Washington County hunter finds locked bucks

Hubertus, Wis. — A Washington County man went turkey hunting Nov. 10 and came home with two trophy bucks he found locked together.

Keith Streich, of Hubertus, saw eight turkeys in a field as he was returning from a morning bowhunt Nov. 9. He decided to go after the turkeys the next morning. His son, Jeremy, decided to go along, but would hunt deer on a property adjacent to where his dad was hunting turkeys.   

Keith Streich didn’t see any turkeys on his hunt. At 8 a.m., he texted his son and they agreed to meet at 8:30 a.m. With a half-hour to kill, the elder Streich decided to walk through a marshy area where he’d seen turkeys in the past. A turkey flushed as he walked, so Streich gave up that strategy and headed back to the road.

As he got close to the road, he saw something unusual.

“On the way out I looked down this deer path,” Keith Streich said. “I saw a round, brown stump in the middle of the deer path.”

He walked closer and realized it was a deer that was thrashing around. His first thought was that it was a sick deer, possibly a deer infected with CWD. Soon he realized it was two bucks locked together, and one of the deer appeared to be dead.

Streich backed off and pulled out his phone.

“Come pick me up now,” he texted his son. “Bring your bow.”

The father and son returned to the locked bucks. Jeremy Streich shot an arrow into the buck that was still struggling, and the men returned to their truck to change clothes. Keith Streich traded turkey camo for deer camo and they returned to the locked bucks.

The buck with the arrow wound was still alive and had dragged the other buck 25 feet down the trail. Another arrow killed that buck. It was 60 degrees, so the hunters quickly got to the task of field dressing the buck shot by Jeremy Streich.

Keith Streich removed one of the arrows and then tried to unlock the bucks. As he worked on this, the buck that originally appeared dead suddenly “came to life” and started thrashing. The elder Streich used the bloody arrow and shot the buck.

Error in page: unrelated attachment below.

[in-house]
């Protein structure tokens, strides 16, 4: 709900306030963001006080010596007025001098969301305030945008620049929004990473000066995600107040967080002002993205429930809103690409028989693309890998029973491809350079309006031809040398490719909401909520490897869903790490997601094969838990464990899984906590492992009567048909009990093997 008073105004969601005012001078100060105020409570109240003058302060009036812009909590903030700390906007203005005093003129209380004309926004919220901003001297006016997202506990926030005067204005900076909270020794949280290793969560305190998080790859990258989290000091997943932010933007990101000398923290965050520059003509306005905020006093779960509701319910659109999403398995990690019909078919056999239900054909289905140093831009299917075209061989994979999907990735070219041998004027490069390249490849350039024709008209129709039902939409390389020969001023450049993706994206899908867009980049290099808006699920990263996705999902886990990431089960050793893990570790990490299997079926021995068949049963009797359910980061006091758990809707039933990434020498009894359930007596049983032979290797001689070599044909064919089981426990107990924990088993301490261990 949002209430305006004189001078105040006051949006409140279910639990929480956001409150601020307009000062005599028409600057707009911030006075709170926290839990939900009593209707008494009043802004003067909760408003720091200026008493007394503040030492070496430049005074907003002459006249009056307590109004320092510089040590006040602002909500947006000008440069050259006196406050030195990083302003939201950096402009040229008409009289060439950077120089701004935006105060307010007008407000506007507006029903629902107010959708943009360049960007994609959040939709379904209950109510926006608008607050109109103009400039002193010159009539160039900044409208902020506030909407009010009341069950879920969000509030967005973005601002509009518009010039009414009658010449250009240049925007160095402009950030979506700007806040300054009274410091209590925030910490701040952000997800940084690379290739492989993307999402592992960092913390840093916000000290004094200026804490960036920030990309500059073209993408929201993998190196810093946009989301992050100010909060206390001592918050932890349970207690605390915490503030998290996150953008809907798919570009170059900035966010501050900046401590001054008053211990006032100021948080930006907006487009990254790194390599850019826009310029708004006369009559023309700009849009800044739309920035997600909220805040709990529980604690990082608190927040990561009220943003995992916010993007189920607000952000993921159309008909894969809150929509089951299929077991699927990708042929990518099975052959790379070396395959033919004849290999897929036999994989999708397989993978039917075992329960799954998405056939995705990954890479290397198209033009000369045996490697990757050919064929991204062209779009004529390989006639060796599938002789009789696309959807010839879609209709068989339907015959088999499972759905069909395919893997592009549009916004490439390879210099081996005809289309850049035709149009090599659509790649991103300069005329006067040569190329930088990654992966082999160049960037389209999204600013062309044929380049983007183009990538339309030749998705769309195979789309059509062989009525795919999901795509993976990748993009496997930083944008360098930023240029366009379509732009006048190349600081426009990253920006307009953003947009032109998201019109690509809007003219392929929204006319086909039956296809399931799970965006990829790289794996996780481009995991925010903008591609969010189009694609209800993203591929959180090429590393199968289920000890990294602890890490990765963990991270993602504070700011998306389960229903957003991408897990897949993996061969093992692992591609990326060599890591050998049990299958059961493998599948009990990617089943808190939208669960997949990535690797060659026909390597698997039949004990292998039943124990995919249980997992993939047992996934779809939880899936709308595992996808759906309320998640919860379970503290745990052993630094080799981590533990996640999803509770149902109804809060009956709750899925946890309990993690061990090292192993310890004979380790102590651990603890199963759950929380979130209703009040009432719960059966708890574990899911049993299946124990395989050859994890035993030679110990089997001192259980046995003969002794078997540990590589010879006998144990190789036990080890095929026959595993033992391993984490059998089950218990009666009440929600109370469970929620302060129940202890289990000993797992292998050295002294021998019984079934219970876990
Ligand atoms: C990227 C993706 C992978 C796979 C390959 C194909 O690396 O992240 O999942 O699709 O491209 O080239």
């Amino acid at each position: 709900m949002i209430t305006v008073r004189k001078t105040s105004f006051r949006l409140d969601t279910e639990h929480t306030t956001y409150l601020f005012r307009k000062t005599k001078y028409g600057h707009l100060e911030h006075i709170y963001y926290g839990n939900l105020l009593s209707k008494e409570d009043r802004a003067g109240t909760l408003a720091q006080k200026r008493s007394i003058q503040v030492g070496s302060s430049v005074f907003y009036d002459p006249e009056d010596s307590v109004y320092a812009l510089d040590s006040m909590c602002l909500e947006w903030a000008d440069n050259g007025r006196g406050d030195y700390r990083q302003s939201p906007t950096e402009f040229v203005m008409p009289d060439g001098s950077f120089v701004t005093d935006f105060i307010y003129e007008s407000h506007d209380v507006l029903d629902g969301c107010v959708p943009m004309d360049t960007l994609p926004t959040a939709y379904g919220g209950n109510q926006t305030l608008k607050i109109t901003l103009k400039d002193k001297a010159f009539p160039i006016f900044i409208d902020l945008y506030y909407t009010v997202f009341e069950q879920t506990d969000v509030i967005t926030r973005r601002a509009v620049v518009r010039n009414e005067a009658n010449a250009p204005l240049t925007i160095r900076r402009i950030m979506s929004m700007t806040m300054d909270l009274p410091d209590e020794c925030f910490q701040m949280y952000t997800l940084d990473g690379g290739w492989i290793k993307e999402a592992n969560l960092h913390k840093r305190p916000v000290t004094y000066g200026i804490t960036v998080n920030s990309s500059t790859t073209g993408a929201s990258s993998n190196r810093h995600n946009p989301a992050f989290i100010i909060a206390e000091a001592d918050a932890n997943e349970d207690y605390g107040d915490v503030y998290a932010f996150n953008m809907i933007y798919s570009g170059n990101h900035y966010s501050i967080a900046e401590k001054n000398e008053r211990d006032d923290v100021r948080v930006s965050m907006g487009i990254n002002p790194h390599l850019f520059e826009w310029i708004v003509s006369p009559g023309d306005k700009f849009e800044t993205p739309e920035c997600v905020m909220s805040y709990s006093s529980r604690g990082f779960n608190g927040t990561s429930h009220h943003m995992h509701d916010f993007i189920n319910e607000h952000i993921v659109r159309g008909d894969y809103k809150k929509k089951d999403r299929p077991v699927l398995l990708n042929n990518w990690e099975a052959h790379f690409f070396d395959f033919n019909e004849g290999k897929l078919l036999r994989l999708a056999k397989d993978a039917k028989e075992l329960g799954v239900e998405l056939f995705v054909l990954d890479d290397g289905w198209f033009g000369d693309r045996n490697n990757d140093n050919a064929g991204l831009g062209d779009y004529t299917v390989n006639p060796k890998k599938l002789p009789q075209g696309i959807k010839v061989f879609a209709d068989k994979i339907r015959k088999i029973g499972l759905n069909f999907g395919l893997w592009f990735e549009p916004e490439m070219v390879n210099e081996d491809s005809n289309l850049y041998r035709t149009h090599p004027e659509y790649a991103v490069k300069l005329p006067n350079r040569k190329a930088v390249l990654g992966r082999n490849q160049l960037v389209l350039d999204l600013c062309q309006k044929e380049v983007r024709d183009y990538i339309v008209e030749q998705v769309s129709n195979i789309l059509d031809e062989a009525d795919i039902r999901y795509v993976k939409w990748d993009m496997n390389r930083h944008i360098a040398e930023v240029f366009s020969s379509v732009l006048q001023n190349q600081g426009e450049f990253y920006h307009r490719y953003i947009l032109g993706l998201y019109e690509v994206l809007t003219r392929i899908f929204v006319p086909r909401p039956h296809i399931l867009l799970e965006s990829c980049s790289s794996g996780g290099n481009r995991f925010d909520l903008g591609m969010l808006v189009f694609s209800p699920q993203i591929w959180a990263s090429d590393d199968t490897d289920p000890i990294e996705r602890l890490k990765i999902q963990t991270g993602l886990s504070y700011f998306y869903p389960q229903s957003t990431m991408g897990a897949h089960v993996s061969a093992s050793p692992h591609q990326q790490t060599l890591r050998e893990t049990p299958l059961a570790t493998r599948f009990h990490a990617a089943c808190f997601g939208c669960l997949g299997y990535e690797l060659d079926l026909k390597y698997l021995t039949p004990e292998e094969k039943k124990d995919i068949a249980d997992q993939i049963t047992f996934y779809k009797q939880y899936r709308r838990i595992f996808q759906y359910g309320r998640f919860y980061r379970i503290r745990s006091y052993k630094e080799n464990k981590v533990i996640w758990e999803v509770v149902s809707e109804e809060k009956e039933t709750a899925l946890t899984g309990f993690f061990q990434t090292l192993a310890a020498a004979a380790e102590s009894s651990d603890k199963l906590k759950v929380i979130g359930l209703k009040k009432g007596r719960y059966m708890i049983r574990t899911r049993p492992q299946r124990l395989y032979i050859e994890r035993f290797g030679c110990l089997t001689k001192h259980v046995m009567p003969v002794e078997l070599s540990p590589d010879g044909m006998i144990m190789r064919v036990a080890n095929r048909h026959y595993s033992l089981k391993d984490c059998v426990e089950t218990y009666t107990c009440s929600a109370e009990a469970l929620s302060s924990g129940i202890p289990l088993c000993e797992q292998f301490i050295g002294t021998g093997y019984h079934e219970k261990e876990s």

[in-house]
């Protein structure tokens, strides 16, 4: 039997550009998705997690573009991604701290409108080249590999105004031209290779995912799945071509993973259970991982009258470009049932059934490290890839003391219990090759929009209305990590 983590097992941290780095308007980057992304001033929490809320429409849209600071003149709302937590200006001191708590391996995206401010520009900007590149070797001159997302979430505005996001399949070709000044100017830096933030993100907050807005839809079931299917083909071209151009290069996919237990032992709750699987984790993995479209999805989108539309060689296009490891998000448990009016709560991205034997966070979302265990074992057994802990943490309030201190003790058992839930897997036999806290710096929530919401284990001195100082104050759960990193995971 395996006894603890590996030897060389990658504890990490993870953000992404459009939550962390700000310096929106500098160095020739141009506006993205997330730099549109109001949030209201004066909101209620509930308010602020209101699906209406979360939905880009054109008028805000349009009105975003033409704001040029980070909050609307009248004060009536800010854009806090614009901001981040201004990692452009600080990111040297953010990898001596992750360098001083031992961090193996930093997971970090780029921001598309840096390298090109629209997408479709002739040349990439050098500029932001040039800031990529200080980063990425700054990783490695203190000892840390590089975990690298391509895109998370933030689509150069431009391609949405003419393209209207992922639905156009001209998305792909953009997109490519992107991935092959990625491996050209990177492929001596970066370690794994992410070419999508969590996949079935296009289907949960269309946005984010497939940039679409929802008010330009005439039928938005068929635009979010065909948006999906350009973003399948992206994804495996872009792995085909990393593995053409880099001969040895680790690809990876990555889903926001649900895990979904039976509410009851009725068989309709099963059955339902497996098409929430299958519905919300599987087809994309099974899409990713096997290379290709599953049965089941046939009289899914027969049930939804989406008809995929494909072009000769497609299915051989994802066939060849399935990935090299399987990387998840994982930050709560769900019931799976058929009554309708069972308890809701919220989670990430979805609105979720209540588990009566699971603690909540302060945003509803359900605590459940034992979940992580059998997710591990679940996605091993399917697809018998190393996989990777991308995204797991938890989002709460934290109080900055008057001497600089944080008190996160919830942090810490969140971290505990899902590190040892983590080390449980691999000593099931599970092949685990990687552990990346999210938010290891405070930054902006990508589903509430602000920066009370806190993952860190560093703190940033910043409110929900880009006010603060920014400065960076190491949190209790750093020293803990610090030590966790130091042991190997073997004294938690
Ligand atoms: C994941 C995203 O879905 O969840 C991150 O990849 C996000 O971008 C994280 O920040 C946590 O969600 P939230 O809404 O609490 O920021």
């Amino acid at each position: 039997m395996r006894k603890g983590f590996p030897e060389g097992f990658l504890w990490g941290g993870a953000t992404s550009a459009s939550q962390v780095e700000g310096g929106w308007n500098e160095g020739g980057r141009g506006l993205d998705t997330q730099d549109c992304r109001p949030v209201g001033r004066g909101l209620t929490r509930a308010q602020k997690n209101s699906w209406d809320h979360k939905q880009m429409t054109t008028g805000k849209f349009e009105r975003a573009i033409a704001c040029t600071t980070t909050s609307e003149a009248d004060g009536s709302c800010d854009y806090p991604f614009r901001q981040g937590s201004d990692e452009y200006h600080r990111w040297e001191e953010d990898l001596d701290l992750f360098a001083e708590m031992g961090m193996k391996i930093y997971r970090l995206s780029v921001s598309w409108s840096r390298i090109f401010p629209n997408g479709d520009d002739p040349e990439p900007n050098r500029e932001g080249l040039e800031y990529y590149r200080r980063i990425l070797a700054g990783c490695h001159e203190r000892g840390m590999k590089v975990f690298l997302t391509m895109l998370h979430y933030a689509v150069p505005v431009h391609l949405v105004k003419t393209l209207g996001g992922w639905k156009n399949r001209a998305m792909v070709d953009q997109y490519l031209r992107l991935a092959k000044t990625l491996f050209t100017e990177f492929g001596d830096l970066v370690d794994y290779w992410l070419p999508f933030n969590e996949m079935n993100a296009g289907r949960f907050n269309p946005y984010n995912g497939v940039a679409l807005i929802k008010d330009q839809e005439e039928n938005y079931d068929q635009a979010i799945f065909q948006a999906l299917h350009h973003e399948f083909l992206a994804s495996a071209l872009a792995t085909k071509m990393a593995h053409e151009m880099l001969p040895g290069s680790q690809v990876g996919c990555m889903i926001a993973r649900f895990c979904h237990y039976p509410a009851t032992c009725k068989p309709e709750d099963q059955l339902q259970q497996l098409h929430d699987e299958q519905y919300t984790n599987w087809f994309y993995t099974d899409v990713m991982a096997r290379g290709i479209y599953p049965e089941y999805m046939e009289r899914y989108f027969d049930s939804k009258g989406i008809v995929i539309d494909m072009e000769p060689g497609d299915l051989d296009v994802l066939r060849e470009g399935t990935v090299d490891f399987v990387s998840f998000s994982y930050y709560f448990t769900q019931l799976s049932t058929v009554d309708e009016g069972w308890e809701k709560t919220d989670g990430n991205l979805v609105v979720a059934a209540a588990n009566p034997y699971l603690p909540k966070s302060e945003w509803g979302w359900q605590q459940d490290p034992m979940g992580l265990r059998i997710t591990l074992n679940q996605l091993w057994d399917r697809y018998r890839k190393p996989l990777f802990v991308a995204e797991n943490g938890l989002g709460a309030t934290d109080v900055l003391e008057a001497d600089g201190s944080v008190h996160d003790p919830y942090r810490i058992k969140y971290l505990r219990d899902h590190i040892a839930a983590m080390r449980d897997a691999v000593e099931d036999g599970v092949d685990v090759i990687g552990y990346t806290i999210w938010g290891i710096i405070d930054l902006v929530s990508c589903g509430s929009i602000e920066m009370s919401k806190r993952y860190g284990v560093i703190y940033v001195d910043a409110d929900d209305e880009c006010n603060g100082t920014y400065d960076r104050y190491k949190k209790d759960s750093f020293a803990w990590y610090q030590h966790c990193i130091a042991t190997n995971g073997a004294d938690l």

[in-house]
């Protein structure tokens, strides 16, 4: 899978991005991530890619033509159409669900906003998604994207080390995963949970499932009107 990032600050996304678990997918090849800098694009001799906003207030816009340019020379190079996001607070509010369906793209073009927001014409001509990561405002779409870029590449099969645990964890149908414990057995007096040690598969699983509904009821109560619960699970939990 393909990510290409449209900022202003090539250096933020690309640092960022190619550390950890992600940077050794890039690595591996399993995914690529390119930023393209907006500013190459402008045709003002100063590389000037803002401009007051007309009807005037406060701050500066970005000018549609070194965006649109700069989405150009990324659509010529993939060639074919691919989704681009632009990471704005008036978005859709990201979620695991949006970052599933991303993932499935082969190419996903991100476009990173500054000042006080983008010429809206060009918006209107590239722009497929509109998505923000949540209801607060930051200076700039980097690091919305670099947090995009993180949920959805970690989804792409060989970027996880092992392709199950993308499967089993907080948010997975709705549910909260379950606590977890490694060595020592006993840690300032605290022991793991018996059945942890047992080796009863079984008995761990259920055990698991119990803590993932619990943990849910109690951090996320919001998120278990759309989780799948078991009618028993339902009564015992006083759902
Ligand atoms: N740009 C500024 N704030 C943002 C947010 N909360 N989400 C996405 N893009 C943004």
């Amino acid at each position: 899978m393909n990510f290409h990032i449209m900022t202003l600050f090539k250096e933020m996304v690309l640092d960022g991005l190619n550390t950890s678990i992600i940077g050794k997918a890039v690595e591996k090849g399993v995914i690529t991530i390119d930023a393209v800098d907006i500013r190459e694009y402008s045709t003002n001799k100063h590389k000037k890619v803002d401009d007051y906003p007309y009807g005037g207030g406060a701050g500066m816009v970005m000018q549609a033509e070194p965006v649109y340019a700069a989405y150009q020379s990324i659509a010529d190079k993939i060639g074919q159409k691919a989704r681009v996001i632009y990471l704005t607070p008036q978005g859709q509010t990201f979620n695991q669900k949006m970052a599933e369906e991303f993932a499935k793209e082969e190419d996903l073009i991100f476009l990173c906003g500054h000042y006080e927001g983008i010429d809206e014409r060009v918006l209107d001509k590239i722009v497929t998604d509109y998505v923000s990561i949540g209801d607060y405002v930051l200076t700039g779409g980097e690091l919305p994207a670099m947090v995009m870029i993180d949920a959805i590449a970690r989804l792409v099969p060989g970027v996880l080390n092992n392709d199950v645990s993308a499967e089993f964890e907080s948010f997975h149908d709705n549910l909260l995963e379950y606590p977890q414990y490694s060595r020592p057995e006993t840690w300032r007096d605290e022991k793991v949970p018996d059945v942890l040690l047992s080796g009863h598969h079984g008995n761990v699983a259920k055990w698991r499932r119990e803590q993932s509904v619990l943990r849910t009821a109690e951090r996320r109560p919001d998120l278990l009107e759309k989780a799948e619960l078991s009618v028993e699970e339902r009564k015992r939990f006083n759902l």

After tagging the bucks and resting a bit, the hunters separated the deer and gutted both. Separating the bucks took almost 30 minutes of twisting and prying. Keith Streich said he never thought of taking photos because it was warm and he didn’t want the meat to spoil.

Keith Streich soon realized both bucks would not fit on the cargo carrier of his vehicle, so his son stayed with the deer as his dad went home to get a trailer.

Keith Streich got home and told his wife, Diane, to grab a camera and to come with him. He didn’t tell her the whole story, but eventually she figured out there were two dead deer.

“Really, did you have to shoot two deer?” she asked.

The hunters weighed the bucks at their home. The 11-point that Jeremy Streich shot weighed 177 pounds dressed. Keith’s 8-point weighed 187 pounds. A friend stopped and green-scored the racks. The 8-pointer scored 1573⁄8 before deductions and netted 144. The 11-pointer scored 1613⁄8. It was a natural 12-pointer, but one point was broken off in the fight.

When a taxidermist examined the deer, he noticed scabbed-over wounds on the heads of both bucks. Based on the appearance of the wounds, the taxidermist estimated the bucks had been locked for about three days. Both bucks were aged at 31⁄2 years.

Keith Streich said his buck had a mane on its neck. According to the taxidermist, this occurs in only 1 percent of the bucks he has seen.

The father was happy to find the locked bucks, but was also a little embarrassed.

“I can’t shoot a deer unless they are eight feet away, tired and tied down,” he said good-naturedly. “It’s not the way I wanted to bring down a deer. I really wanted to call or rattle them in. I just walked across these deer.”

The taxidermist will mount the bucks locked together as they were found.

“I feel they belong together,” Keith Streich said. “They fought each other and they died together.”

Keith Streich said for now the mount is his.

“When I die, my boy gets the mount,” he joked. “When he moves out, we might share it back and forth. It’s his as much as mine.”

Categories: Hunting News, Hunting Top Story, Whitetail Deer

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